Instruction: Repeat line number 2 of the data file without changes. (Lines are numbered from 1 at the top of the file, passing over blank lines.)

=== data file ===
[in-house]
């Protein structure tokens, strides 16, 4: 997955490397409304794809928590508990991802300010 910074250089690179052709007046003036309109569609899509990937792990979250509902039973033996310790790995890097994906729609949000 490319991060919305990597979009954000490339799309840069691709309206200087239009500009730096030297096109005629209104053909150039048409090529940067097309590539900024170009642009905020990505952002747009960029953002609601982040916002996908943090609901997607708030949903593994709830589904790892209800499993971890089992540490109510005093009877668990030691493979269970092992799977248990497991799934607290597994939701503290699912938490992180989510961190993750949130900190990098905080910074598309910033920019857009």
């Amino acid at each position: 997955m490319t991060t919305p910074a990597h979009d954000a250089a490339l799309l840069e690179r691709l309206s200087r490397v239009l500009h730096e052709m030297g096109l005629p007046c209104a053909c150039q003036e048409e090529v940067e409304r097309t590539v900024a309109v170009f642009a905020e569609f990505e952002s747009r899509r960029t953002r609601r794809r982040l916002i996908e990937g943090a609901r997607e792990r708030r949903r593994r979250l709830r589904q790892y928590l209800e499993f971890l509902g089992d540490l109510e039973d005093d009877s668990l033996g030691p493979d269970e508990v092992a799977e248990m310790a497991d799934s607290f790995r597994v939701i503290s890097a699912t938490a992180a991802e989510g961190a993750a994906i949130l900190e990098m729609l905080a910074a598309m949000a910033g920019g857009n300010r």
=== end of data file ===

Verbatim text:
């Protein structure tokens, strides 16, 4: 997955490397409304794809928590508990991802300010 910074250089690179052709007046003036309109569609899509990937792990979250509902039973033996310790790995890097994906729609949000 490319991060919305990597979009954000490339799309840069691709309206200087239009500009730096030297096109005629209104053909150039048409090529940067097309590539900024170009642009905020990505952002747009960029953002609601982040916002996908943090609901997607708030949903593994709830589904790892209800499993971890089992540490109510005093009877668990030691493979269970092992799977248990497991799934607290597994939701503290699912938490992180989510961190993750949130900190990098905080910074598309910033920019857009």